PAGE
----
24. It's easy for you as the writer/teacher to tell people how to write. What's hard is getting them to believe you.

25. Know the rules, and if you must break them, have a good reason to.

26. Never go against a Sicilian when death is on the line. (OK, I added that one myself.)

I don't know if Mr. Wolfe actually outlined these rules in precisely this form, or if this is just Miss Lincoln's distillation of lecture notes. But they're still pretty interesting.

Hmmm....it occurs to me that part of my current anxiety may stem not just from my increasing frustration with matters economic, but from the more prosaic fact that I haven't been listening to much music lately.

A lot of my recent writing efforts have taken place not at my regular desk (where I was doing my rough-drafts in longhand, and where I have a nine-year-old Sony Discman that's still going strong), but at the computer, where I don't have a Discman. But the computer does do MP3s...and I did buy, some months ago, an extension cord that would make it easier for me to plug headphones into the computer.

Anyway, right now I have John Barry's score to The Lion In Winter playing on the big stereo while I edit an old essay, and I'm just happy as a rat in liverwurst (to pinch a metaphor from Stephen King).

If you want a breakdown as to what's going to appear in the Extended Edition of The Two Towers when it arrives on DVD later this fall, check out AICN's story.

WARNING: Unsightly whining coming up.

Great googly-moogly*, I know that Saturdays are always my worst days for traffic around here -- so much so that I take a lot of Saturdays off from posting entirely -- but less than thirty hits yesterday?! That's just cruel!

* Where does the phrase "Great googly-moogly" come from, anyway?

Frustration is getting your novel outline done, printing it out with the first three chapters, printing out the cover letter, getting the whole package nice and ready...and then discovering that your large manila envelopes aren't big enough for all that stuff. Gah!

So it's off to OfficeMax today to grab a set of bigger envelopes, and then tomorrow, this thing's out the door. It's a moderately strange feeling, actually sending out something that I started noodling with nearly seven years ago (and whose central story idea came to me several years before that). But it's not as strange a feeling as I might have expected, since I've already moved on to other things.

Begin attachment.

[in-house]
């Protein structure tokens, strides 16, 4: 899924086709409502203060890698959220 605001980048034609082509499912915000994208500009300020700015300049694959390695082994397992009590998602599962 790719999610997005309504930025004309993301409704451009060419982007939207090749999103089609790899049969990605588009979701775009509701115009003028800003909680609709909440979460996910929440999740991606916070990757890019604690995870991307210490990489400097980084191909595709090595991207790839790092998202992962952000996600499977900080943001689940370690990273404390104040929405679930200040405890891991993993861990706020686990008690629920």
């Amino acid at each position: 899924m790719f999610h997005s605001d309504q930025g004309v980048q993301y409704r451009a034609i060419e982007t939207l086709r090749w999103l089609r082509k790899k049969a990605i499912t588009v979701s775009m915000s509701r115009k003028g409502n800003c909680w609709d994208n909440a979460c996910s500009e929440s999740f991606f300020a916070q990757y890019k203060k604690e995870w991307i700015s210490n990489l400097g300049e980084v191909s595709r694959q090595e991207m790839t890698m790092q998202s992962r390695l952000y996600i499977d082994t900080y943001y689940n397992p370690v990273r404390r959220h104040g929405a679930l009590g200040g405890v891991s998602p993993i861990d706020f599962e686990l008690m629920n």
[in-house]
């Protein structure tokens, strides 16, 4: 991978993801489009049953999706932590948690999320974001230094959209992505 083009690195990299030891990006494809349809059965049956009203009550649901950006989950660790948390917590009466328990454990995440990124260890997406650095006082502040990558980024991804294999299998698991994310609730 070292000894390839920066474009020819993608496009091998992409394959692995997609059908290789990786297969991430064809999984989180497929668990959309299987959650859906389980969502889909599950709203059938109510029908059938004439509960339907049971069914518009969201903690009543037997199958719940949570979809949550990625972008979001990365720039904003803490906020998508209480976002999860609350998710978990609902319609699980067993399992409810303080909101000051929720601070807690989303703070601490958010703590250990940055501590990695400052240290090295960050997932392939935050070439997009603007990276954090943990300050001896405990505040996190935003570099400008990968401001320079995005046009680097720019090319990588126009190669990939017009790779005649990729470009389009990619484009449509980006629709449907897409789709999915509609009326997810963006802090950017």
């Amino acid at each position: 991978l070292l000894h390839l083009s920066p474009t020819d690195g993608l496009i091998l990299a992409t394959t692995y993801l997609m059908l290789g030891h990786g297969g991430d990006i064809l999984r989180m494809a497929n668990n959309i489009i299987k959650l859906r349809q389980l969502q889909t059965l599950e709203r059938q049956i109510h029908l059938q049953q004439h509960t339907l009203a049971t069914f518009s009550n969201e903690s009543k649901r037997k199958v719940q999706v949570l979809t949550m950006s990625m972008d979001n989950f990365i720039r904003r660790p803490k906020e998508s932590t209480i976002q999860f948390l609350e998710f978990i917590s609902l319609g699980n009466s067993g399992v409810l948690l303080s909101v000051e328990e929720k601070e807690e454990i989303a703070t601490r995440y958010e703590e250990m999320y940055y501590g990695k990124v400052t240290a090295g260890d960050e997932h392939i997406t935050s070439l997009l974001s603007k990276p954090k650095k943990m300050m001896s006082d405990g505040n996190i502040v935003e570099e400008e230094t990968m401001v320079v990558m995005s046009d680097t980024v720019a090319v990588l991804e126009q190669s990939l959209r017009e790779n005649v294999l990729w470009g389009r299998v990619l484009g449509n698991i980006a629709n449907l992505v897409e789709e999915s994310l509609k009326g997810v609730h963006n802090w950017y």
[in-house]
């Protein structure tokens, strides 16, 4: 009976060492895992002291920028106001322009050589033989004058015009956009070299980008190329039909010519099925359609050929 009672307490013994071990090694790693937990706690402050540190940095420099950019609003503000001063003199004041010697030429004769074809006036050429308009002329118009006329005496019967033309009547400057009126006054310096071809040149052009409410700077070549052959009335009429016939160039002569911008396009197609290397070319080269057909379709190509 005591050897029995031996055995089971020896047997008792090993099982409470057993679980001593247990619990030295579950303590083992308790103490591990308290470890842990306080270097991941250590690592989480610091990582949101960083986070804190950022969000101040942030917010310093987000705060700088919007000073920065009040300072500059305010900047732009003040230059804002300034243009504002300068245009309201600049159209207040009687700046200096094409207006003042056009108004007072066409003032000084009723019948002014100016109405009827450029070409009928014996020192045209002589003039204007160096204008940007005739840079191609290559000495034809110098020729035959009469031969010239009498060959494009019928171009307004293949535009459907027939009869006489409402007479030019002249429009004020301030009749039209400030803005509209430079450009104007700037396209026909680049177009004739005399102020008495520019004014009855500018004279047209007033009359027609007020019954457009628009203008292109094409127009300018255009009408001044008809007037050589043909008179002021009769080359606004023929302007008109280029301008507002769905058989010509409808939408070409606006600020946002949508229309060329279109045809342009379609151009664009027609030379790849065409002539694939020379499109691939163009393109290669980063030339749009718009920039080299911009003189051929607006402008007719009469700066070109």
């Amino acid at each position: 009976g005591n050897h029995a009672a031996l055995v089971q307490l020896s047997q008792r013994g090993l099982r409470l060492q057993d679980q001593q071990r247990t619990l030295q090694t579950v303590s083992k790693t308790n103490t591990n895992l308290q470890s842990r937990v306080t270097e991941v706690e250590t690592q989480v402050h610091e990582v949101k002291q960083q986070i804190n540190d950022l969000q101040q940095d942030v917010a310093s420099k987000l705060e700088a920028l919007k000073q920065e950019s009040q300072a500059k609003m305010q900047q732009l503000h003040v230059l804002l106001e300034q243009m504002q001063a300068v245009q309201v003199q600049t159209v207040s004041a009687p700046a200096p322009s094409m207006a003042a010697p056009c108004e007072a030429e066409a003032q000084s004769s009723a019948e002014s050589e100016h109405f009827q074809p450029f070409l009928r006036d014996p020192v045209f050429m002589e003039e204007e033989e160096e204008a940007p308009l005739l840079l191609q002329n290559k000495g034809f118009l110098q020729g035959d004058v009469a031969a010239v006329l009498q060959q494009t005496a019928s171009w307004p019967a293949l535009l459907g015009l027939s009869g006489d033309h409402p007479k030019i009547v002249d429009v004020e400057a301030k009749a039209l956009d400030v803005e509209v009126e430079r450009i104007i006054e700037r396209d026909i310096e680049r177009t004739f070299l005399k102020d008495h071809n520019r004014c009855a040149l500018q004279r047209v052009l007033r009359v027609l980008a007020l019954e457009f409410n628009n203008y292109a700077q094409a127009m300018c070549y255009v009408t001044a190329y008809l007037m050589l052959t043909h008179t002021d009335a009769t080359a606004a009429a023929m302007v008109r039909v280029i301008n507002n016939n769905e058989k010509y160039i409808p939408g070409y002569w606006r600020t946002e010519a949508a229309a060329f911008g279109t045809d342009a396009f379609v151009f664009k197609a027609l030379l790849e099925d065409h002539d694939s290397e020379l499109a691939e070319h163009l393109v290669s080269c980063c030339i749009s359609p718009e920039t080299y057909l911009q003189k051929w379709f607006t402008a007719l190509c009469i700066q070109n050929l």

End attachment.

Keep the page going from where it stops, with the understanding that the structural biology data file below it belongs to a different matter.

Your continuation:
Apparently there was a recent fracas of sorts at the Odyssey Fantasy Writers Workshop recently: fantasist and SF-writer extraordinaire Gene Wolfe apparently gave some fairly caustic criticism to a few stories, and the resulting brouhaha led to Wolfe's bowing out of the workshop. Wolfe wrote his side of the story in LOCUS Magazine, and John Scalzi has a long missive on the subject on his blog.

I've never even considered going to Clarion or Odyssey or anything like it. Not because I'm arrogant and think I have nothing to learn; were that the truth, I'd have something other than a drawer full of rejections to show for my efforts. And not because I'm timid about my writing; I send it out, after all, and occasionally I post pieces of my fiction here, if I decide they've "expired" (i.e., I've decided that they're simply not salable, and I don't just want them sitting in a drawer with their rejections). I don't do the writers' group/workshop thing because they strike me as fairly neurotic. I decided a long time ago that the main way I would measure myself as a writer was by selling my work, and not by seeking camaraderie with other unpublished writers. I guess that, for some, this could mean that I'm a shill who's only in it for the money. So be it, really. Time spent sitting around talking sagely about someone else's stories is time I'm not spending writing my own stories (blog posts and GMR reviews aside), but that's not even the main problem. For me, the weight of producing something on a deadline simply so it can be criticized by a bunch of peers would be the death-knell for my writing. I don't need that. I've got death-knells aplenty, thank you very much.